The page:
Review: ‘The Love Hypothesis’ is a Guide to Feeling Something on Valentines Day
Protagonist Adam Carlsen is the silver lining of BookTok.
Reading “The Love Hypothesis” feels like gaining all the perks of graduate school without actually having to attend a university. Author Ali Hazelwood creates a fake relationship between cheery Olive Smith, a Ph.D. candidate at Stanford University, and standoffish Adam Carlsen, a tenured professor and MacArthur Fellow. When Anh, Olive’s best friend, starts dating Olive’s former fling, Olive attempts to show that she is unbothered. Olive tells Anh that she’s also dating someone, and to prove it, Olive kisses the first man she sees: Adam. To her surprise, Adam then proposes the idea of “fake-dating” for their mutual benefit. Adam can project the image of having “roots” at Stanford so his department will stop expecting his departure after the completion of his research, and Olive can keep up her lie to Anh. The cliche of fake-dating, while drastically overused, still finds a way to my heart each time.
The novel is unique in that it falls within the “New Adult” genre, a developing genre that highlights the stories of 18-30 year old protagonists and is intended for those who have recently graduated from the Young Adult novel. I am always wary of books I find on BookTok, the corner of TikTok for literature enthusiasts, which only look good in 15 second videos and will not stick with me for years. However, after four mediocre books and countless hours scrolling through the trenches of that damned social media app, I finally found a book I thoroughly enjoyed.
My taste in books entirely depends on the writing style and the pace of the book; I like long sentences with seven semicolons and descriptions that take up half of the page. While this book did not hold up to the writing style of Jane Austen, it was very accessible to read, while being complex and entertaining at the same time. “The Love Hypothesis” was perfectly paced, making me invested in each part of the book. I understood every obstacle the characters encountered and felt how much each one wanted their respective goal.
All the characters are graduate students or older, and they act the way that people in their mid-to-late twenties act. The book is meant for new adults, and that tone is set throughout the entire book. I also appreciated that the age gap in the relationship was socially acceptable, as Olive is 26 and Adam is 34. While there is a very obvious power imbalance, their relationship still feels equal. The characters respond in mature ways to each other. Even in places where I anticipated the plotlines, the characters kept me on my toes and made me excited for the next chapter.
While reading romance books feels like something that should be said in hushed tones, it is the most popular book genre at the moment. In fact, it hasn’t fallen out of the top five best selling book genres since its publication. The purpose of romance novels is to fall in love with the characters as they fall in and out of love themselves. Shakespeare wrote about love because it is easy to create problems out of something so human. In my opinion, this genre is the most special thing to come out of literature because it shows that people take interest in romantic connections. This interest is why new relationships are always in pop culture (Kim and Pete, anyone?) and news and divorces are talked about for months. So, when given the opportunity to devour all the drama in a fictional relationship, readers latch onto it.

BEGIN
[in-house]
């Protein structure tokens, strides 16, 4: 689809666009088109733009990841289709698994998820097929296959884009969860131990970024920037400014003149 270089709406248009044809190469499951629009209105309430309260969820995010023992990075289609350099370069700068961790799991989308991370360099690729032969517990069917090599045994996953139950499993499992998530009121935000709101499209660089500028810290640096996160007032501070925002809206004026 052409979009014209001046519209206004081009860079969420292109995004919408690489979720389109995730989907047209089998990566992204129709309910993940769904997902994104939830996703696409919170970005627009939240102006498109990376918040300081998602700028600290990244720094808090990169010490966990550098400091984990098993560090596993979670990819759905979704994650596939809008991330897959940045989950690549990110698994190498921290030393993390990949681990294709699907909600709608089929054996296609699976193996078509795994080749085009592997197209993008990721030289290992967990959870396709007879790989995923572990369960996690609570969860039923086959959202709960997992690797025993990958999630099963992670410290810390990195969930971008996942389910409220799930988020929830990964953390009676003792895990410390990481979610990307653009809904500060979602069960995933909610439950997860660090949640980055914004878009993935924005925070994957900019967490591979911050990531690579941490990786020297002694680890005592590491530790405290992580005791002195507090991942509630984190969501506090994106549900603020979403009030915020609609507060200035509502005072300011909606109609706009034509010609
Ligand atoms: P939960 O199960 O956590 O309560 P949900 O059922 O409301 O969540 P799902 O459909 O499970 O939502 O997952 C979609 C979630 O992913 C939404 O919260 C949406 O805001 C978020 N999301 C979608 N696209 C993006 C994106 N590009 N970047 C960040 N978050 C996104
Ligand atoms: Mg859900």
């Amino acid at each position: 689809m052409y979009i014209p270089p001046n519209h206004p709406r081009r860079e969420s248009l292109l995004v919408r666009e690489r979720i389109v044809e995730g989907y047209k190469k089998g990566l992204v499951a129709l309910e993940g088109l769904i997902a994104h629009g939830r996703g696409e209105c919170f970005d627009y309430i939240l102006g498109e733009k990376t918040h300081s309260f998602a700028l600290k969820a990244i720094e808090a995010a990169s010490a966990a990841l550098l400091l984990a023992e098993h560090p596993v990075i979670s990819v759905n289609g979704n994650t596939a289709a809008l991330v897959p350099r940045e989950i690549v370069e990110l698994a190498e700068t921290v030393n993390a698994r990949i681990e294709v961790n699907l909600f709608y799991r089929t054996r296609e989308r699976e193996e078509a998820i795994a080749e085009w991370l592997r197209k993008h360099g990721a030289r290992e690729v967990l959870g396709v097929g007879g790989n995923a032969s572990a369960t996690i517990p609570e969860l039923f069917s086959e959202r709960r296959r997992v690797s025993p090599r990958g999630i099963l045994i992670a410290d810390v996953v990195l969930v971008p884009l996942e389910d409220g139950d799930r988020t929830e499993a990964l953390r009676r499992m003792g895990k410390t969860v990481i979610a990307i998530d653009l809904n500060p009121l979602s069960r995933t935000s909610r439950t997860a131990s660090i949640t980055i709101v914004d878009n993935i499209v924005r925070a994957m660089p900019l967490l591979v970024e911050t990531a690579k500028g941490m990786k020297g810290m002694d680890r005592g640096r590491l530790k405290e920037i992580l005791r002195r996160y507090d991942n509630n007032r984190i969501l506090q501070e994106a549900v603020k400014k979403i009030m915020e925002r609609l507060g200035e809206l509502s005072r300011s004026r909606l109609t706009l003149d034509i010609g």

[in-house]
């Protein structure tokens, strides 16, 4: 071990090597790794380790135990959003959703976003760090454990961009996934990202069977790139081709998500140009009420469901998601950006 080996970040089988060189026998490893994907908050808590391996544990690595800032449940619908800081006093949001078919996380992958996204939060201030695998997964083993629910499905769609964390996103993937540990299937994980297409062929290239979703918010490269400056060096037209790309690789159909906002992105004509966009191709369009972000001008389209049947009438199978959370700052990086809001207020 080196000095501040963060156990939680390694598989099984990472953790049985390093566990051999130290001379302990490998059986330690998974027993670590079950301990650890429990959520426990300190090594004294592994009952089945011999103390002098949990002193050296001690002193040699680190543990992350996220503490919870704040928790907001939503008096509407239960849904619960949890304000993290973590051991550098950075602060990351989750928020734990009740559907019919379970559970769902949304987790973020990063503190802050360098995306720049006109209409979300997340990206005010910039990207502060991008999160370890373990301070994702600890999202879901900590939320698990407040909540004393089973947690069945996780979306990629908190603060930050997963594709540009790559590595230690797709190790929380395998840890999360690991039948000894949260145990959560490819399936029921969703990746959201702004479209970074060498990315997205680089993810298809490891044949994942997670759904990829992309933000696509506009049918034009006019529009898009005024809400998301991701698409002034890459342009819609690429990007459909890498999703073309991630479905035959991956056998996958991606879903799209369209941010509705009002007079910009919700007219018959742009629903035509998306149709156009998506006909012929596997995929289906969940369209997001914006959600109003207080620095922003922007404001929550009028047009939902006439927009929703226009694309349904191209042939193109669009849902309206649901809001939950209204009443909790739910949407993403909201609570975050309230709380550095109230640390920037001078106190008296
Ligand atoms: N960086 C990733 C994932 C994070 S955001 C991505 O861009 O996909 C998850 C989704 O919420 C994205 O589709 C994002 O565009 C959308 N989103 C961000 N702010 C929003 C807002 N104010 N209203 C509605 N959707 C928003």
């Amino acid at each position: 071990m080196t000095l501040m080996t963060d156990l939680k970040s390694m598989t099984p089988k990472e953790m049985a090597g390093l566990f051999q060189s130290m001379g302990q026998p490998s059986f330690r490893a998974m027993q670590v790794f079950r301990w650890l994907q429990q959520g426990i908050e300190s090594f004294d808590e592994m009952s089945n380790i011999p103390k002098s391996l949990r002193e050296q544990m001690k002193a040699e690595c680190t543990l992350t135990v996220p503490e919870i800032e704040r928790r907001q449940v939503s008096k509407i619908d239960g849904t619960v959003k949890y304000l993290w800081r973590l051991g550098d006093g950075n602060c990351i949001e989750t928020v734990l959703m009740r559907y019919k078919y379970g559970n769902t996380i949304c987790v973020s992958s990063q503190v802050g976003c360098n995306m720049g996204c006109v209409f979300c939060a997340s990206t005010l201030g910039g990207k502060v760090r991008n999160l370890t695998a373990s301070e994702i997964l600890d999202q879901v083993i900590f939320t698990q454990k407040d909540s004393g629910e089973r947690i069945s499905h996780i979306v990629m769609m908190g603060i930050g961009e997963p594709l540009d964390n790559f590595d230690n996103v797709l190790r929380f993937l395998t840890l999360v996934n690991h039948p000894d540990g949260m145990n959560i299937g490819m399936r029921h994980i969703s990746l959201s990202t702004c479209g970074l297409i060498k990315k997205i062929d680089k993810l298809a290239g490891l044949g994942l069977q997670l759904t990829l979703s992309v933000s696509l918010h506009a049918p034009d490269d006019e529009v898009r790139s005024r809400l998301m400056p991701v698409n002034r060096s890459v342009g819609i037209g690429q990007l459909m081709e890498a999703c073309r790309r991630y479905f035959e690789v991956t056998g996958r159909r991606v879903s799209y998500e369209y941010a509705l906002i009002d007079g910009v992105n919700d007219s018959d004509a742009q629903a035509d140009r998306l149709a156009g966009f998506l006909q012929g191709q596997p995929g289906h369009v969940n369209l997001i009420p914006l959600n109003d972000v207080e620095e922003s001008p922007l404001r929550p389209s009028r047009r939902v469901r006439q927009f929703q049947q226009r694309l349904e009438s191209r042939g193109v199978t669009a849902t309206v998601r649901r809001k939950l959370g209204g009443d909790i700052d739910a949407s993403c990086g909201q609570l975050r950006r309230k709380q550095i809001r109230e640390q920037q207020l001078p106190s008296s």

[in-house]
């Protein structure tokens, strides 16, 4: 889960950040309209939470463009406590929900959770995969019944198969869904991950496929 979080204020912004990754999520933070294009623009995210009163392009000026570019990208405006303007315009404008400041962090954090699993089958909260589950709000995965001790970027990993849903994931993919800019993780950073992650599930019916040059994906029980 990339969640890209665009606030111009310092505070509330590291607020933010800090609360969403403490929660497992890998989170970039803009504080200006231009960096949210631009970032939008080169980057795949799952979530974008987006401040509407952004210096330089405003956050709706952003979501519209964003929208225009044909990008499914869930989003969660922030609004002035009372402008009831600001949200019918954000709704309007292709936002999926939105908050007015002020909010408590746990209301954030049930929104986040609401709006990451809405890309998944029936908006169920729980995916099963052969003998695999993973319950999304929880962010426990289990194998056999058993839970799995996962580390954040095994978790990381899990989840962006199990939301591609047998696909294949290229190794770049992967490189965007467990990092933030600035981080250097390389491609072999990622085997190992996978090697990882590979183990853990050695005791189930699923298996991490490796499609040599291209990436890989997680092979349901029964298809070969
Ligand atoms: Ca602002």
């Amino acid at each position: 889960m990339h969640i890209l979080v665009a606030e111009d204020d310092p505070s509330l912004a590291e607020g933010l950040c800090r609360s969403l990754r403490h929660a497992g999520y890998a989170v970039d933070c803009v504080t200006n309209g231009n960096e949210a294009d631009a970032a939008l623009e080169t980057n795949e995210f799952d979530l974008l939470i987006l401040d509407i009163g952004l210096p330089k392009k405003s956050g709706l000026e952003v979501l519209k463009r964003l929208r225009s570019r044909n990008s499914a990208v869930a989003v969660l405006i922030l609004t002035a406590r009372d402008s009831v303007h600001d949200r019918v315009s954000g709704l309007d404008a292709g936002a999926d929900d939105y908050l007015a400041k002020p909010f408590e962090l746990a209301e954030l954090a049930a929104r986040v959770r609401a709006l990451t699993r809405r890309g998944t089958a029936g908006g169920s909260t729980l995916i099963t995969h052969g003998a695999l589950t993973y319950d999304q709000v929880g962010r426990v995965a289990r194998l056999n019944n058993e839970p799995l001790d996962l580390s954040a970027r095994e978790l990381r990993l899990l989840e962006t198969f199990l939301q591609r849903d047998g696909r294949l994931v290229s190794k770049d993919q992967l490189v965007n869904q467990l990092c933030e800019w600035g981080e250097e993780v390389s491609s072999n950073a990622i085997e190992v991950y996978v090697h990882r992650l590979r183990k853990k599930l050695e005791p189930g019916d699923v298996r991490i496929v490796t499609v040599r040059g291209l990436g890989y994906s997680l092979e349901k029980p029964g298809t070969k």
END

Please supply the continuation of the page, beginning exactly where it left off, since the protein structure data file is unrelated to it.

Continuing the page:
“The Love Hypothesis” also includes my favorite trope: grumpy-sunshine. This trope is defined by two protagonists whose personalities are antithetical to one another. Hazelwood’s only flaw in writing this book” is that Adam’s character is slightly underdeveloped. The idea of a mysterious, aloof man with whom readers are meant to fall in love can only be executed if he actually possesses those characteristics. While Adam is a heart-throb throughout the novel, his character was never given a chance to shine; readers rarely get a sense of his actions and the way in which he communicates. Where Hazelwood would animate Olive with pieces of dialogue: “‘Oh, no.’ She shook her head empathetically,” Adam would simply have: “‘Sure.’”
While this book seeks to entertain, it also contains social commentary, as all books should. The book has the perfect balance between rom-com and real-life commentary about women in academia. While reading it, I felt the purpose of the book was to shine light on sexism in a patriarchal field. In the author’s note, Hazelwood emphasizes her need to make the setting at Stanford, because academia is a familiar territory for her. Hazelwood wanted to be transparent about her experience in academia and the dynamic women have with each other and their male counterparts in such a rigorous field. Hazelwood describes that, while her experiences in academia have “not been the same as Olive’s” — no fake dating for her — she still wanted to pour the “frustrations, joys and disappointments” that come with academic endeavors into a book.
I read this book for the same reason anyone reads romance novels: to feel something. I wanted tension and anger and frustrations to excite my life while the sun sets at 5 p.m. Valentine’s Day is coming up and I needed a man to gush over, someone who I could talk to my friends about without worrying whether or not he would text back. With “The Love Hypothesis,” I got a light-hearted and easy read for my favorite holiday.